Probability & Sample Distribution
You’re testing for a disease and advertising that the test is 99% accurate:
- if you have the disease, you will test positive 99% of the time,
- if you don’t have the disease, you will test negative 99% of the time.
Let’s say that 1% of all people have the disease and someone tests positive.
What’s the probability that the person has the disease? Select the correct set up for this problem.
print(.99 * .01 / ( (.01 * .99 ) + (.99 * .01))) 0.5
Bayes’ theorem applied
You have two coins in your hand. Out of the two coins, one is a real coin (heads and tails) and the other is a faulty coin with tails on both sides.
You are blindfolded and forced to choose a random coin and then toss it in the air. The coin lands with tails facing upwards. Find the probability that this is the faulty coin.
# Print the probability of the coin landing tails --> P(tails) print(3/4) # Print the probability of the coin being faulty. --> P(faulty) print(1/2) # Print the probability of the coin being faulty and landing tails. --> P(tails and faulty) print(1) # Print and solve for the probability that the coin is faulty, given it came down on tails. # Print P(faulty | tails) print(2/3) 0.75 0.5 1 0.6666666666666666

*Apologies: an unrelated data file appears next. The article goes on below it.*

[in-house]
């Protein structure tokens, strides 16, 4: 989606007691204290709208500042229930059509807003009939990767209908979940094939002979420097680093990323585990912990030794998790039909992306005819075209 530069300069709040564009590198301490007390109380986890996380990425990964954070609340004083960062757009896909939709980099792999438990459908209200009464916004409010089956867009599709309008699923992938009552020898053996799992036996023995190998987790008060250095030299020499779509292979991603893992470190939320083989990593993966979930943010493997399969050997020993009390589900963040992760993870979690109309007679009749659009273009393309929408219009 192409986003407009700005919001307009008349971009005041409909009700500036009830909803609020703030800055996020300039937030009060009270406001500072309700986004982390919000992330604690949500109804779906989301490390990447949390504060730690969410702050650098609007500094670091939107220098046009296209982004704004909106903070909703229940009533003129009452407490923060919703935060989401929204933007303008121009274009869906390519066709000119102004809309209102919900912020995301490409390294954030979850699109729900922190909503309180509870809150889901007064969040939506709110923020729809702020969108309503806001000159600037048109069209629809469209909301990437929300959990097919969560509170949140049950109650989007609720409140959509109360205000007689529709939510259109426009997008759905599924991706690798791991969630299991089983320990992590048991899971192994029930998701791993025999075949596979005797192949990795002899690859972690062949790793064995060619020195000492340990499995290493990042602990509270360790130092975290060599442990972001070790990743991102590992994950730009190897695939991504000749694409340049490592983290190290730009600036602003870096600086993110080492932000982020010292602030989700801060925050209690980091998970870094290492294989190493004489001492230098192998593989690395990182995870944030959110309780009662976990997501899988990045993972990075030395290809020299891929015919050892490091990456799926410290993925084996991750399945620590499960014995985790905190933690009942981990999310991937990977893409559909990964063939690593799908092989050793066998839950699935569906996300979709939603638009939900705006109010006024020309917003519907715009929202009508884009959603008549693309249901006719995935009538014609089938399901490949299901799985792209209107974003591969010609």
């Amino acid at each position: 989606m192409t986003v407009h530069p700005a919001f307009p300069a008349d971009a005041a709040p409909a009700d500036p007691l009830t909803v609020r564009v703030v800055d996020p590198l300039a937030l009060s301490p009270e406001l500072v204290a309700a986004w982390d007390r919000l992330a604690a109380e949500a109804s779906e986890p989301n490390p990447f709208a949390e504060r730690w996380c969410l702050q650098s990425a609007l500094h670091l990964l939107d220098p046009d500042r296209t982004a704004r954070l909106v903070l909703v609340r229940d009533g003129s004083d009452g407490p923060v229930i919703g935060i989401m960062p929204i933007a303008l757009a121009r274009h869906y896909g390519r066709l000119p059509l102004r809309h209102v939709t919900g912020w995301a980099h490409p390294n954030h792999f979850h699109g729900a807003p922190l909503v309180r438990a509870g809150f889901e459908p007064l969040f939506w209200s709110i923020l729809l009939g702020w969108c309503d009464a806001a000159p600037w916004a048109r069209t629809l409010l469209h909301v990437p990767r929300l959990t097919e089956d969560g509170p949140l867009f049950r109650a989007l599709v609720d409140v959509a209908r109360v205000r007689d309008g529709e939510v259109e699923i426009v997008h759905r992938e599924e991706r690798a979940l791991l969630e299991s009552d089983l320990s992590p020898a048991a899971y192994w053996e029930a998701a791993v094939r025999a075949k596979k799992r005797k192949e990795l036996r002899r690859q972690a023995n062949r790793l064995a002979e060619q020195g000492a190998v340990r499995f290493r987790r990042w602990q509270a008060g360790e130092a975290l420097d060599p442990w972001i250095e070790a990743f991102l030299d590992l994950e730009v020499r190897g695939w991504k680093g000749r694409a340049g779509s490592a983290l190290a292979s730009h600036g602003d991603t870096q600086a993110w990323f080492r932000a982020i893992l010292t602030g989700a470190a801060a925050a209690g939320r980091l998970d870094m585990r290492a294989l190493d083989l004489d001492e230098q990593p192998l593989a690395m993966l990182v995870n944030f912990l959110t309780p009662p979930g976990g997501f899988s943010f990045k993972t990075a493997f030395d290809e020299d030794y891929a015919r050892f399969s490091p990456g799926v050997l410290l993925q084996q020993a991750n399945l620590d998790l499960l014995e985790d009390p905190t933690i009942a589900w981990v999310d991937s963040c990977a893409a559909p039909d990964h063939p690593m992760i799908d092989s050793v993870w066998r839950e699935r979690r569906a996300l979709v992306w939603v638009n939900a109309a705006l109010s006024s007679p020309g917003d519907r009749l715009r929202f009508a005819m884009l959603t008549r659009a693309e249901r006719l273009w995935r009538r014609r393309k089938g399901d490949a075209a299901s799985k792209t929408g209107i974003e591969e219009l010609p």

Central Limit Theorem
With a large enough collection of samples from the same population, the sample means will be normally distributed.
Note that this doesn’t make any assumptions about the underlying distribution of the data; with a reasonably large sample of roughly 30 or more, this theorem will always ring true no matter what the population looks like.
Central Limit theorem matters because it promises our sample mean distribution will be normal , therefore we can perform hypothses tests.
More concretely we can assess the likelihood that a given mean came from a particular distribution and then, based on this, reject or fail to reject our hypothesis? This empowers all of the A/B testing you see in practice.
Law of Large Numbers
The law of large numbers states that as the size of a sample is increased, the estimate of the sample mean will be more accurately reflect the population mean
Handy tool –> list comprehension
# code with for loop x = [1, 2, 3, 4] out =  for item in x: out.append(item**2) print(out) > [1, 4, 9, 16] # list comprehension code : out = [item**2 for item in x] print(out) > [1, 4, 9, 16]
Samples of a rolled dice
from numpy.random import randint # Create a sample of 10 die rolls small = randint(1, 7, size = 10) # Calculate and print the mean of the sample small_mean = small.mean() print(small_mean) > 3.4 # Create a sample of 1000 die rolls large = randint(1, 7, size = 1000) # Calculate and print the mean of the large sample large_mean = large.mean() print(large_mean) > 3.562
The law of large numbers is show here –> the more f so, you’re correct! It’s important to distinguish between the law of large numbers and central limit theorem in interviews.
SImulating central limit theorem
from numpy.random import randint # Create a list of 1000 sample means of size 30 means = [randint(1, 7, 30).mean() for i in range(1000)] # Create and show a histogram of the means plt.hist(means) plt.show()
from numpy.random import randint # Adapt code for 100 samples of size 30 means = [randint(1, 7, 30).mean() for i in range(100)] # Create and show a histogram of the means plt.hist(means) plt.show()